2—A delicate mechanism should
receive the best of care.
3—Expert technicians are on the
job to service your radio.
1—Repair for better
Clark & Barnett
—ELECTRICAL APPLIANCES—
Phone 96 Caldwell, Ohio
FURNITURE
RUGS
LINOLEUMS
APPLIANCES
MUSIC
FOR OVER 40 YEARS WE HAVE BEEN SUPPLYING
THE ABOVE ITEMS. THIS 40 YEARS OF CONTIN
UOUS BUYING NOW ENABLES US TO OFFER
MANY HARD TO GET ITEMS. SEE OUR STOCK
FREE DELIVERY EASY TERMS
WAINWRIGHTS
212 Putnam Street Telephone 1070
MARIETTA, OHIO
“IT IS JUST A NICE DRIVE”
THE JOURNAL CALDWELL OHIO
Dexter City
Dexter City, Oct. 9 Mr. and
Mrs. Harry Moseley left last Wed
nesday, having been called to Salt
Lake City, Utah, where Mr. E. E.
Lee is ill in a hospital, Mr. Lee is
Mrs, Moseley’s father. They expect
to spend several weeks in Calif
ornia with Mrs. John Moseley and
Leonard and Harry Lee.
Bernard Hayes and son, David,
of Columbus, spent the weekend
with his parents, Mr. and Mrs. Al
bert Hayes.
Mrs. Minnie Stallings spent Sun
day with her brother, Quinn Til
ton, of Marietta, and enjoyed a
family dinner. The guests included
Mr. and Mrs. Bernard Hayes and
son, David, of Columbus, Mrs.
Rachel Mosely of Los Angeles,
Calif., Mr. and Mrs. Van Riney and
the host and hostess.
Mr. and Mrs. Robert Clymer
spent the weekend with his par
ents, Mr. and Mrs. Harry Clymer.
Mr. Clymer is moving his family
to Columbus from Norfolk, Va.,
where they have lived since being
discharged from the navy.
Manford and Bert Young of Can
ton spent the weekend with their
parents, Mr. and Mrs. Guy Young
of Crooked Tree.
Beverly Robinson and Adelle
Miller spent Sunday p. m. with
4
UNITED
Tall
Cans
49c
TREET IS
THE MEAT
12 oz. can 35c
Special
2
Cans
CREAM OF
tomato
23c
BORN
3W~~aiN VACUUM CAHS
Vacuum Packed lb. 44c
2 PACKAGES
WHITE OR YELLOW
33c
WHin
Regular Size .... 6c
Tri-Brand
CORN
2 Can
16c
Virginia Wickens and attended the
services at Crooked Tree church.
There will be preaching services
next Sunday evening by Rev. How
land, the pastor.
Walnut Ridge
Walnut Ridge, Oct. 9 Several
from this vicinity attended the
celebration Sunday at the Carlisle
grange hall in honor of Dorinda
Smith’s birthday.
Mr. and Mrs. Arthur Gene
Wharton of Summerfield were
callers on the Ridge Wednesday.
Mr. and Mrs. Earl Horton, of
Zanesville spent Sunday night
with Mr. and Mrs. Mose Horton.
Mrs. Lizzie Pepper of Cleveland
spent a few days recently at Hidge
King’s.
Mr. and Mrs. O. O. Horton, Irene
and Jimmy Horton were callers at
Caldwell Saturday afternon.
Mrs. Emma King has gone to
Akron to spend the winter with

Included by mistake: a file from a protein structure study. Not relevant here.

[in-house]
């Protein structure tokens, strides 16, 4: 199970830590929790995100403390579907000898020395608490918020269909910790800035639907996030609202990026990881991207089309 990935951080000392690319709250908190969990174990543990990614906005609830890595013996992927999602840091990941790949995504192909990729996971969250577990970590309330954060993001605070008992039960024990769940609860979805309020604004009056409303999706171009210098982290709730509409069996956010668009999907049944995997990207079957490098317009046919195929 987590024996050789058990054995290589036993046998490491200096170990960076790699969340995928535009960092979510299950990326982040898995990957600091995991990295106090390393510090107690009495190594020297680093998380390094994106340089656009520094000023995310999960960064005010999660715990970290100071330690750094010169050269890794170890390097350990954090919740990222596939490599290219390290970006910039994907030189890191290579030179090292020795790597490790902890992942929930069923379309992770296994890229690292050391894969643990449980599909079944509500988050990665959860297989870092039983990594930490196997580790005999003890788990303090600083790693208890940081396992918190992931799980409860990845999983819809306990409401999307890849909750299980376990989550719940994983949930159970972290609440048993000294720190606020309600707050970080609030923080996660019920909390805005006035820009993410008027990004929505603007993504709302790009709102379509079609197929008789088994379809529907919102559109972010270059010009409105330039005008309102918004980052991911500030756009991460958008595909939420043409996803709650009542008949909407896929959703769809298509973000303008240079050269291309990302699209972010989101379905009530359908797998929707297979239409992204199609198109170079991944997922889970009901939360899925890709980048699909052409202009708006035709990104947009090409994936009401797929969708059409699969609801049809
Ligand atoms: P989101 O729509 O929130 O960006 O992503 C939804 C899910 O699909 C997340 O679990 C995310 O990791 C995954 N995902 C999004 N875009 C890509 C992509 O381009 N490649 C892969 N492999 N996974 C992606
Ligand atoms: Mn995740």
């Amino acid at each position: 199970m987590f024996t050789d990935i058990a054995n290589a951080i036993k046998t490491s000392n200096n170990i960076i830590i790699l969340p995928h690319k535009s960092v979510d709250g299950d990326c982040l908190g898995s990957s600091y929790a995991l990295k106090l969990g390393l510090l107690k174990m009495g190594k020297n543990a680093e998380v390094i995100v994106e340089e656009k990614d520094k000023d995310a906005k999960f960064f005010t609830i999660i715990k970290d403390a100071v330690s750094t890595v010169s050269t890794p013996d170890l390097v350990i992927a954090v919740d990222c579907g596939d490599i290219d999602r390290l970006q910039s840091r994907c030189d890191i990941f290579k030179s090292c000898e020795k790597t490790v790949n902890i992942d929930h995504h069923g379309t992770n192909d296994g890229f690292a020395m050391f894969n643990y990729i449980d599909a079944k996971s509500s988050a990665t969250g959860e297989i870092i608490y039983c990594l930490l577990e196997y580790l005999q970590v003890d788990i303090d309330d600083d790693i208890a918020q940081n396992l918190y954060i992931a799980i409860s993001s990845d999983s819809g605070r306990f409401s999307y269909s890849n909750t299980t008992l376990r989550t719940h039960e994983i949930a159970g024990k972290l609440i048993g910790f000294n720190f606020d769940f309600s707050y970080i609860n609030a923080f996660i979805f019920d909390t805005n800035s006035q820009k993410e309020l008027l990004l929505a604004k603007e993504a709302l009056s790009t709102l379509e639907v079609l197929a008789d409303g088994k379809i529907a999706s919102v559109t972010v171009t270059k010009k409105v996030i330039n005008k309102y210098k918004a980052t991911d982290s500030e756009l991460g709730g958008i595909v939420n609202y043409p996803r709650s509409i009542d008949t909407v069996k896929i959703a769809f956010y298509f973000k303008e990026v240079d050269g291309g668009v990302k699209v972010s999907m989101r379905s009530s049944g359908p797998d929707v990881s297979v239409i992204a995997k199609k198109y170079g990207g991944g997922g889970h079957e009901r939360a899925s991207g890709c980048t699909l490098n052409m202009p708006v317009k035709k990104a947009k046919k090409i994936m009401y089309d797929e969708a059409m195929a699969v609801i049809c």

her daughter, Gay.
Maxine and Janet Morris spent
the weekend at Otis Martin’s.
Mabel Horton spent Tuesday
afternoon with Mrs. Esther Horton.
Mrs. Mary Huffman and son,
William Warner, were callers at
John and Welcome Horton’s Sun
day afternoon.
ewes
lb
HOME
FINEST CAKE FLOUR
MVITALOXj
SOUP
OWNED^*STORES
Coal Ridge
Coal Ridge, Oct. 9—Mrs. George
Spisiak, Sr. ,and children, George
and Julia, of Painesville, spent the
weekend with her sister, Mrs.
George Galayda and family.
Mr. and Mrs. Floyd Ginn and
daughter, Alice, of Byesville, vis
ited Sunday afternoon with Mr.
and Mrs. Andy Zudell and famliy.
Mr. Jerry Shestina and Mr. Paul
Pirebeck of Lakewood visited
friends and relatives here over the
weekend.
Mrs. Martin Slovak and Mrs.
George Kerestes of Florence ad
dition attended the Slovak Luther-
Telephone 261
Don’t miss these Winning Specials and Big Values at your M-K Food Store
Chicken Noodle Soup—Scott Co. 15c
Soda Crackers—Bulk lb. 19c
Oyster Crackers—Bulk ...... lb. 19c
Prunes—60-70 Size.................2 lb. 35c
Mother’s Oats—Quick or Reg. 31b. 29c
Post Tens........................... package 25c
V-8 Cocktail—No. 2 Can ., -...........16c
Aunt Jemima Pancake .... 20 oz. 15c
ROBIN HOOD FLOIQ
THE ALL-PURPOSE FLOUR THAT’S
BLENDED AS CAREFULLY AS THE
Yellow Corn Meal........ 5 lb. sack 35c
Great Northern Beans .............2 lb. 29c
Eat-Mor Catsup ..................... 14 oz. 17c
Eat-Mor Mustard—Qt...........2 for 25c
Hot Finger Peppers—D. M. qt. 25c
Libby Home Made Pickles pint 25c
Mince Meat—Rum Flavored ,. qt. 45c
s niunx
ADDS MEAT FLAVOR TO
Armour’s Potted Meat ,. 5^2 oz. 10c
Macaroni or Spaghetti 3 lb. box 43c
Bounty Kist Peas—No. 2 Can ., 15c
Dependable Blackberries
no.
2
Salt Mackerel...................... 3 lb. jar 99c
Black Pepper—Imitation ... lb. 25c
Bran or Middlings 100 lb. sack $3.89
Vinegar—Pure Cider—Bulk gal. 43c
COMPLETE AUTO SERVICE
ALL MAKES
CHEVROLET COMPANY
can
'BREAKFAST OF CHAMPION'
PRESH PRODUCE
Potatoes—U. S. No. 1’s ,.,,,,. ,,, peck 48c
Jersey Sweet Potatoes .. ., 4 lb. 25c
California Oranges—Medium Size .. doz. 30c
Fancy Tokay Grapes.................. ... 2 lb. 35c
Yellow Onions...............................10 lb. bag 29c
Idaho Baking Potatoes.............. 6 lb. 25c
New York Bartlett Pears.................... bu. $3.89
the
Thursday, October 10, »46
S Ind Children, Nancy, and
StMr niGeorSe Hronec,
BARNHOUSE
LU A
Large Size
31c
42c
For lighter,
better tasting
8 oz. 23c
Jr., and
Mr. Geo Lakewood vis
ilS wHh tS mother. Mrs. Mary
Andy Zudell last week.
rionf to hear the
rU church is ill a good
preacher ,the enuren
place for listening to God.
Photo Developing—Gillespie’s
Street
Miller
All Soaps When Available
50AP\
Cake 7
Lux Flakes Ige. 23c
WASHES
Sm. 10c
Large 23c
7c
....
cakes that
stay fresh
l-o-n-g-e-t
Lb. 28c
PKG
3 Lbs. 80c
40 oz
W'
Jackson
Sauerkraut
No. 2% Car
13c
markets